Transnational Pacific Islander Americans and Social Work

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Transnational Pacific Islander Americans and Social Work

Dancing to the Beat of a Different Drum

By: Meripa Taiai Godinet, PhD, Halaevalu F. Ofahengaue Vakalahi, PhD

Publication date: 2014
ISBN: 978-0-87101-474-0
Categories: Diversity, Profession

Transnational Pacific Islander Americans and Social Work: Dancing to the Beat of a Different Drum, edited by Halaevalu F. Ofahengaue Vakalahi and Meripa Taiai Godinet, serves as a voice for Pacific Islander American communities that have long been subdued in the hope that it will assist in dispelling misunderstandings, misconceptions, and misrepresentation of Pacific Islander Americans. This book covers immigrant groups in the Pacific Islands that are invisible and yet growing exponentially in the United States and provides practitioners with information on the historical background, cultural knowledge, and practices of various Pacific Islander groups that will help improve services for these populations.

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Title information

Transnational Pacific Islander Americans and Social Work: Dancing to the Beat of a Different Drum, edited by Halaevalu F. Ofahengaue Vakalahi and Meripa Taiai Godinet, serves as a voice for Pacific Islander American communities that have long been subdued in the hope that it will assist in dispelling misunderstandings, misconceptions, and misrepresentation of Pacific Islander Americans.

A first of its kind, this book attempts to bring Pacific Islander Americans to the forefront of transnational conversations, particularly in the profession of social work. It contains accounts of real-life experiences of transnational Pacific Islander Americans and issues such as colonization, immigration, and dual/multiple identities.

To highlight both the unique and shared experiences, editors invited native authors from several Pacific Island groups to tell their stories. Included are authors from groups with the highest density in the United States, such as Native Hawaiians, Samoans, and Chamorros, and native authors about whom little information is available, such as Chuukese and Yapese.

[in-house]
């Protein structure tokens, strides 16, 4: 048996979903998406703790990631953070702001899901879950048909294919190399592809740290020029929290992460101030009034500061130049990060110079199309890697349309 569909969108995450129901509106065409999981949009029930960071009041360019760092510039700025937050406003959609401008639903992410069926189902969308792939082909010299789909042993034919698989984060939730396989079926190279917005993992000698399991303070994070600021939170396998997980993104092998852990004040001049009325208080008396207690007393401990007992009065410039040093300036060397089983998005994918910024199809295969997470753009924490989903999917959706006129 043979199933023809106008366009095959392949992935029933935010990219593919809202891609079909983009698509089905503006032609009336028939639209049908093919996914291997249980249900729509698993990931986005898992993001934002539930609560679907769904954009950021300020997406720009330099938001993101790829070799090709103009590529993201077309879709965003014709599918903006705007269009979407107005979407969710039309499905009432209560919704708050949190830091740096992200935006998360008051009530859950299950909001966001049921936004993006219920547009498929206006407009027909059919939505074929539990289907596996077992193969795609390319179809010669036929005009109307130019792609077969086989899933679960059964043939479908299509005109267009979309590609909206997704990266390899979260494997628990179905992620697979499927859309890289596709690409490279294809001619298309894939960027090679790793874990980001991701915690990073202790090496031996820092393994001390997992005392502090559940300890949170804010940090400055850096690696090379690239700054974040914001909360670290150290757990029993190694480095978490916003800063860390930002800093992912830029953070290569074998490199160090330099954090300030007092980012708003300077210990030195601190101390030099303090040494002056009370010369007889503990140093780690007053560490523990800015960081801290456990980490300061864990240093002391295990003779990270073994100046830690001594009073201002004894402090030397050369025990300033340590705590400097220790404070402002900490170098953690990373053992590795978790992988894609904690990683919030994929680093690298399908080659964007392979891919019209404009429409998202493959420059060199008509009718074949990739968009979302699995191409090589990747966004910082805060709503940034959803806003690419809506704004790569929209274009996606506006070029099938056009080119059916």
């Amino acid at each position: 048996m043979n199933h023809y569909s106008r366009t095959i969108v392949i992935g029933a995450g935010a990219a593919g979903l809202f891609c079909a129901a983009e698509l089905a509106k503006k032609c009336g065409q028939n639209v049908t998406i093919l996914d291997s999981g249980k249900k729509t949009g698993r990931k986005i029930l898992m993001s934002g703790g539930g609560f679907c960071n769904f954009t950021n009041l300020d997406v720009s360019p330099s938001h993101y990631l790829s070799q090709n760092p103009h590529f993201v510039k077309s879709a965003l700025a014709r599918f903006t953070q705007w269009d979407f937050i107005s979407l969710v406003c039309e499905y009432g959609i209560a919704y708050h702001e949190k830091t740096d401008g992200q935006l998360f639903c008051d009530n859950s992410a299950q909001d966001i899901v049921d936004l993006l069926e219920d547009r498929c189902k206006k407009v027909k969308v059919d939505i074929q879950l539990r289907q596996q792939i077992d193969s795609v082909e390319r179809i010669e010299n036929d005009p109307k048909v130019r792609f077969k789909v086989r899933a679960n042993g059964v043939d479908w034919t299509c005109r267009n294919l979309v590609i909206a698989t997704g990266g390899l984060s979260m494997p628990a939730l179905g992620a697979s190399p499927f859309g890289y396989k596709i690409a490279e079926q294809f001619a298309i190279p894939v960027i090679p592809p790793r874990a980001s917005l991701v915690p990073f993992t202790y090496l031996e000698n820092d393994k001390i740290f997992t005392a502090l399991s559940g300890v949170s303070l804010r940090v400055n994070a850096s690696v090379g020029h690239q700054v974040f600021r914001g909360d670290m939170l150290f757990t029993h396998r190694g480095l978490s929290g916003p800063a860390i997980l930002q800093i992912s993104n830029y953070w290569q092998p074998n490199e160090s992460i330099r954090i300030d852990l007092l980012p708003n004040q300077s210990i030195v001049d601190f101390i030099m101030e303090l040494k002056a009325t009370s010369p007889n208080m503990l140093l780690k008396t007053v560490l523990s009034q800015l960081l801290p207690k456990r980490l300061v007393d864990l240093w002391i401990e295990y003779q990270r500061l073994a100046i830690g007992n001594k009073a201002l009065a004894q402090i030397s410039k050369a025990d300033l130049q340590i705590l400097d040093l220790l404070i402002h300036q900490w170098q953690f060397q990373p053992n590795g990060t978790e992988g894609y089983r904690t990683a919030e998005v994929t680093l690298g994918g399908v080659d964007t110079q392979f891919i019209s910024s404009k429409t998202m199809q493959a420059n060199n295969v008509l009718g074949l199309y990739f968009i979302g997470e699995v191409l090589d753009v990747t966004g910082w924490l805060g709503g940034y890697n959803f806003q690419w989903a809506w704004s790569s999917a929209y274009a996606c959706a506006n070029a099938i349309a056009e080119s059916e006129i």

Transnational Pacific Islander Americans and Social Work specifically covers immigrant groups in the Pacific Islands that are invisible and yet growing exponentially in the United States. More and more Pacific Islander Americans, due to adjustment difficulties, are faced with challenges that bring them to the attention of social and health services. This book fills gaps in the literature by providing practitioners with information on the historical background, cultural knowledge, and practices of various Pacific Islander groups that will help improve services for these populations.

Pages: 184
Language: English
Publisher: NASW PRESS
Edition: 1
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Meripa Taiai Godinet, PhD

Meripa Taiai Godinet, PhD, is an associate professor with the Myron B. Thompson School of Social Work at the University of Hawai’i. She has been a principal investigator of numerous research projects that focus on the impact of various systems and institutions on Pacific Islander adolescents and their families. Her scholarship includes issues of disproportionality and overrepresentation of Pacific Islanders in the juvenile justice and child welfare systems; risk and protective factors involving juvenile delinquency among Pacific Islander adolescents; and contributions to the advancement of cross-cultural resonance in social work practice.

Halaevalu F. Ofahengaue Vakalahi, PhD

Halaevalu F. Ofahengaue Vakalahi, PhD, is the daughter of Moana and Faleola Ofahengaue, immigrants from the island Kingdom of Tonga. She was born in Tonga and raised on the Northshore of ‘Oahu, Hawai’i in a large family support system that included people from across Oceania. Currently, she is an associate professor and associate dean in the School of Social Work at Morgan State University, Baltimore. Her areas of teaching interests include social policy, human behavior and the social work environment, cultural diversity, and organizational leadership. Her research interests are in Pacific American communities and cultures, and women of color in academia. She has published extensively in her areas of research interests. She earned a BS in business management from BYU-Hawai’i, an MSW from the University of Hawai’i-Manoa, and an MEd and a PhD from the University of Utah.